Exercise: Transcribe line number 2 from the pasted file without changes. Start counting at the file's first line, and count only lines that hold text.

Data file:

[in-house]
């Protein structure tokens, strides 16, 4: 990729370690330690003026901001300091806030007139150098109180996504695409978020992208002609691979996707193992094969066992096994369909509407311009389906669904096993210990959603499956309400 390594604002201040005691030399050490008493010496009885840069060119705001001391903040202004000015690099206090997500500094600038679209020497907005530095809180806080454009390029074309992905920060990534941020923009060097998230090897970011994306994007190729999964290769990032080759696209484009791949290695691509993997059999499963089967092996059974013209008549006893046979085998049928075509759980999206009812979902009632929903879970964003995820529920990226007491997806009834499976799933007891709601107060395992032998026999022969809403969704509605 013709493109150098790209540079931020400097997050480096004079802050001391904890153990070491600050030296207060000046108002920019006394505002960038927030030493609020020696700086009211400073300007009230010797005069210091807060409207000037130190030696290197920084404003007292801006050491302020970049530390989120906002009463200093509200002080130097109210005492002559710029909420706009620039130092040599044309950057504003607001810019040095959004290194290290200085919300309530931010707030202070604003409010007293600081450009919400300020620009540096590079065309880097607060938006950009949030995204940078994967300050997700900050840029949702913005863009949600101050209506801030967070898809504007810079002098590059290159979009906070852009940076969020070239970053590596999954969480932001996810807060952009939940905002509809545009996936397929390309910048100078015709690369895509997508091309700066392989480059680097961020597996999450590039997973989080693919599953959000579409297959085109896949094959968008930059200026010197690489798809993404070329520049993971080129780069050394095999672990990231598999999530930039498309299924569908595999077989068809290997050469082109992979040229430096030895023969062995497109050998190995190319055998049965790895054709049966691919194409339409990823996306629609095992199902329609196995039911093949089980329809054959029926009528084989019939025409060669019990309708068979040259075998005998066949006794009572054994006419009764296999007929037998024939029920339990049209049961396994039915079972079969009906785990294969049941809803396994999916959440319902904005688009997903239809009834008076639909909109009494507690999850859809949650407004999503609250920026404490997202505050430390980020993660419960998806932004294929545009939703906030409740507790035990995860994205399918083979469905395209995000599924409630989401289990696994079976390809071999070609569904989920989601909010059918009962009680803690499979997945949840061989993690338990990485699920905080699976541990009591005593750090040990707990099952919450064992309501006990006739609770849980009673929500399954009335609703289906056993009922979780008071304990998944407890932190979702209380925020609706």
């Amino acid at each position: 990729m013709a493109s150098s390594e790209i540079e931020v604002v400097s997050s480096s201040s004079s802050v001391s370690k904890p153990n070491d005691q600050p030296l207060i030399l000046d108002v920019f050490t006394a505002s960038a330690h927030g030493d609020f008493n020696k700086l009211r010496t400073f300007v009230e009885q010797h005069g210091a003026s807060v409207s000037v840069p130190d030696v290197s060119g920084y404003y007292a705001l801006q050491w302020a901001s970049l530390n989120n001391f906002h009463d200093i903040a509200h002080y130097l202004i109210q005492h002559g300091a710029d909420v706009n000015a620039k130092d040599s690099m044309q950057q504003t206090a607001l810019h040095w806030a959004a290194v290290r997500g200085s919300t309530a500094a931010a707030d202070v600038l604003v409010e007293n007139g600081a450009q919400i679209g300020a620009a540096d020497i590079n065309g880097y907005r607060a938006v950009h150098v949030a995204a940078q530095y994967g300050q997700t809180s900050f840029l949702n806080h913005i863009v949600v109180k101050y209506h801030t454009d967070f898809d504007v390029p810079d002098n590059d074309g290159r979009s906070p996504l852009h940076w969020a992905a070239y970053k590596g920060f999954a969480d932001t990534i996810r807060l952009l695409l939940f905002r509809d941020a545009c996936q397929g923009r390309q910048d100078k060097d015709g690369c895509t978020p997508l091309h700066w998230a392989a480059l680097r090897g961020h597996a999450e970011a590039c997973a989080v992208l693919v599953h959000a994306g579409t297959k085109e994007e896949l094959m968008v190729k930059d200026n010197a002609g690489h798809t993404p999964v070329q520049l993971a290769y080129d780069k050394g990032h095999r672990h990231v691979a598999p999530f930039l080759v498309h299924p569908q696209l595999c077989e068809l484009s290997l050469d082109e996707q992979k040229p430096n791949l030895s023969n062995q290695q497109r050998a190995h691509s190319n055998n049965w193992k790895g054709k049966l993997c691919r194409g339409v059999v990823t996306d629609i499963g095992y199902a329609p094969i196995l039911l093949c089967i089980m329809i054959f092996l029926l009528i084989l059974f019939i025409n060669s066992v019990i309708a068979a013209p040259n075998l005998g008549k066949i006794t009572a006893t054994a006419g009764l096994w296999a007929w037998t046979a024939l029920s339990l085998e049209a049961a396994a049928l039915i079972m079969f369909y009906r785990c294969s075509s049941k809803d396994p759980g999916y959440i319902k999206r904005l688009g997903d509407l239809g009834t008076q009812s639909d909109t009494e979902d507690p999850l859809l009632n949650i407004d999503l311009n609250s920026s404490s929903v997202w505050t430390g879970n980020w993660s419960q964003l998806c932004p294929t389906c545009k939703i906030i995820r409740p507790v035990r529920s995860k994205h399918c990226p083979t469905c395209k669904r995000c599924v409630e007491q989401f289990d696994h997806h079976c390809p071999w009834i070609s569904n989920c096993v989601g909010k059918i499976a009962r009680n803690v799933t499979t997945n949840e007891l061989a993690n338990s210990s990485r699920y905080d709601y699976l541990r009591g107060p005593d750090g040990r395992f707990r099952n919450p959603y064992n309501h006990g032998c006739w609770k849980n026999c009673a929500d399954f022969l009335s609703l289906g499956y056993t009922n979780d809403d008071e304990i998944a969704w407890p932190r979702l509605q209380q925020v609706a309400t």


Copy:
């Protein structure tokens, strides 16, 4: 990729370690330690003026901001300091806030007139150098109180996504695409978020992208002609691979996707193992094969066992096994369909509407311009389906669904096993210990959603499956309400 390594604002201040005691030399050490008493010496009885840069060119705001001391903040202004000015690099206090997500500094600038679209020497907005530095809180806080454009390029074309992905920060990534941020923009060097998230090897970011994306994007190729999964290769990032080759696209484009791949290695691509993997059999499963089967092996059974013209008549006893046979085998049928075509759980999206009812979902009632929903879970964003995820529920990226007491997806009834499976799933007891709601107060395992032998026999022969809403969704509605 013709493109150098790209540079931020400097997050480096004079802050001391904890153990070491600050030296207060000046108002920019006394505002960038927030030493609020020696700086009211400073300007009230010797005069210091807060409207000037130190030696290197920084404003007292801006050491302020970049530390989120906002009463200093509200002080130097109210005492002559710029909420706009620039130092040599044309950057504003607001810019040095959004290194290290200085919300309530931010707030202070604003409010007293600081450009919400300020620009540096590079065309880097607060938006950009949030995204940078994967300050997700900050840029949702913005863009949600101050209506801030967070898809504007810079002098590059290159979009906070852009940076969020070239970053590596999954969480932001996810807060952009939940905002509809545009996936397929390309910048100078015709690369895509997508091309700066392989480059680097961020597996999450590039997973989080693919599953959000579409297959085109896949094959968008930059200026010197690489798809993404070329520049993971080129780069050394095999672990990231598999999530930039498309299924569908595999077989068809290997050469082109992979040229430096030895023969062995497109050998190995190319055998049965790895054709049966691919194409339409990823996306629609095992199902329609196995039911093949089980329809054959029926009528084989019939025409060669019990309708068979040259075998005998066949006794009572054994006419009764296999007929037998024939029920339990049209049961396994039915079972079969009906785990294969049941809803396994999916959440319902904005688009997903239809009834008076639909909109009494507690999850859809949650407004999503609250920026404490997202505050430390980020993660419960998806932004294929545009939703906030409740507790035990995860994205399918083979469905395209995000599924409630989401289990696994079976390809071999070609569904989920989601909010059918009962009680803690499979997945949840061989993690338990990485699920905080699976541990009591005593750090040990707990099952919450064992309501006990006739609770849980009673929500399954009335609703289906056993009922979780008071304990998944407890932190979702209380925020609706």